With one of the greatest voices of all time, 30 million records sold over a sixty year career and a back catalogue so deep one could drown in it, Bobby Womack has risen above more twists, tragedy and pain than a man should have to endure. Despite recent serious health issues, he is still kicking. Hard.
Sixty-nine year old Bobby Womack is one of the genuine Originators and although he has never been as well known as some of his contemporaries, his influence and impact on the music we listen to is embedded in stone. He’s worked with Sam Cooke, Ray Charles, The Rolling Stones, Elvis Presley, Janis Joplin, Aretha Franklin, Sly Stone, Wilson Pickett and toured with James Brown and Jimi Hendrix amongst countless others. And he knew Marvin, Otis and just about every other musician of note from that era. He stood at the crossroads of so many important musical moments from the last fifty years that in many ways he could be seen as the Forrest Gump of music.
His first album of original music in twenty years, ‘The Bravest Man In The Universe’, was winner of the UK’s Q Award for Best Album of 2012. Produced by Damon Albarn (Blur / Gorillaz / aka Hardest Working Man in Music etc. etc.) and Richard Russell (Owner of XL Recordings / Producer etc.) it made critics swoon and sold in far more respectable numbers than anybody could have reasonably expected considering the time lapse since his last release.
To the delight of us slightly more grizzled listeners who’ve been aware of the Womack genius for some time, a new generation is discovering the strength of his songwriting and that gruff baritone which tears the roof off wherever he performs.
I saw Bobby Womack in October 1985, when he played five nights at Hammersmith Odeon in London. Every night was billed as sold out but I went on the fourth night, managed to buy a ticket on the door and discovered to my surprise the venue was only half full. I was completely blown away by his voice and the full sixties soul revue his twelve piece band played for three hours without stopping.
Last weekend I finally got the opportunity to see him again when he played three nights at City Winery in NYC. I saw two of the three shows. And once again, was completely blown away. I was delighted to hear his voice was just as powerful as it’s always been and his band kicked serious ass (with a special honorable mention to guitarist Nate LePointe, who did a fantastic job).
He opened with the classic “Across 110th Street”, followed that up with “Nobody Wants You When You’re Down & Out” and “Harry Hippie”. Other highlights included an awesome cover of Sam Cooke’s “A Change Is Gonna Come” (which showcased a nod to Marvin Gaye by including some of the vocal parts from “Whats Going On”), his monster hit “If You Think You’re Lonely Now” the phenomenal duet with Alltrina Grayson, “Love Has Finally Come At Last” and the title track from his most recent album “The Bravest Man In The Universe”. He wrapped the show with the old gospel song “Jesus Be A Fence Around Me” and the classic “It’s All Over Now”.
I saw Prince a few years ago and during the encore he mentioned he had “So many hits, so little time” and as I was watching Bobby Womack tear up City Winery with a killer show by a killer band with a killer voice and killer songs I was put in mind of how apt that phrase is for Bobby Womack.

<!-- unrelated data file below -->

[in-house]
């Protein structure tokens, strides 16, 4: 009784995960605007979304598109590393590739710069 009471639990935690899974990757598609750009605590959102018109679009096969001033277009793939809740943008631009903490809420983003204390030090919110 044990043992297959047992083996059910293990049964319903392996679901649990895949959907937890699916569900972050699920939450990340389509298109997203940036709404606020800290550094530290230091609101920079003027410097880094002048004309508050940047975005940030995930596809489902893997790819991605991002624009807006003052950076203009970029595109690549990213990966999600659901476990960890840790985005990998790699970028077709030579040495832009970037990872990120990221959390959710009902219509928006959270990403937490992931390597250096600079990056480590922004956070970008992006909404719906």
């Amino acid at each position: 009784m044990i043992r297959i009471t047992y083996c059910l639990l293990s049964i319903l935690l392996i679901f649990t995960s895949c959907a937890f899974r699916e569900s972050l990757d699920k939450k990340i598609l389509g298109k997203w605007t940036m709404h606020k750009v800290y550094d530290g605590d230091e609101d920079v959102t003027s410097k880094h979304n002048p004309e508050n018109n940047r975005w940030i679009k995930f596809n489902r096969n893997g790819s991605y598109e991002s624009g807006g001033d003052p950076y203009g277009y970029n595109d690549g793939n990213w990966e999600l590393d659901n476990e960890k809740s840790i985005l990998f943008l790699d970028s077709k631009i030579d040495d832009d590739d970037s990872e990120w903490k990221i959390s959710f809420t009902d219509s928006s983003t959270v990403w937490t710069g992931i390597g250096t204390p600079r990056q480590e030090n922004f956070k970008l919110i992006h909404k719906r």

Another point of interest that night was that his daughter GinaRe Womack has been singing backing vocals with him for a while, but on these dates, for the first time she opened the show for him with a great thirty minute set of her own songs. The next Womack generation is making it’s mark.
The live shots in this blog were taken on the first night and the portraits were shot in his hotel suite on Sunday afternoon. As I’ve been inspired by his music for close to thirty years, I really wanted to do a shoot with him whilst he was in town and requested ten minutes of his time at some point over the weekend. I have to express gratitude to Sonya Kolowrat from XL Recordings, Bobby’s manager Regina Womack and her assistant Anaida Chalikian for making the portraits session happen. I got the phone call from Anaida just after lunch on Sunday telling me to be in the lobby of his hotel at 4pm.
Bobby was very sweet and accommodating and loved the pictures when I showed them to him after the shoot on my computer. I was deeply touched and honored when he told me he thought my work is really original and asked if I’d like to come out to LA to shoot his upcoming album cover.
Once we were finished, his very cool butler/valet/assistant Art kindly took the time to walk me out of the hotel to make sure I didn’t get lost. We had an interesting conversation before parting ways outside.
Bobby Womack’s first recorded release was in 1954 when he was ten years old, singing gospel with his brothers under the tutelage of their singing preacher father. The Womack Brothers released several gospel records through the 1950’s and toured the gospel circuit, where they met Sam Cooke who promised to help them when he could. After Cooke left The Soul Stirrers and became a crossover pop artist, he started his own label SAR Records and The Womack Brothers were one of the first artists he signed. He suggested they change their name to The Valentinos and encouraged them to record secular music, which caused their father to throw them out of his house. There’s a story that they called Cooke and he wired them the money to pay for the gas so they could get out to California.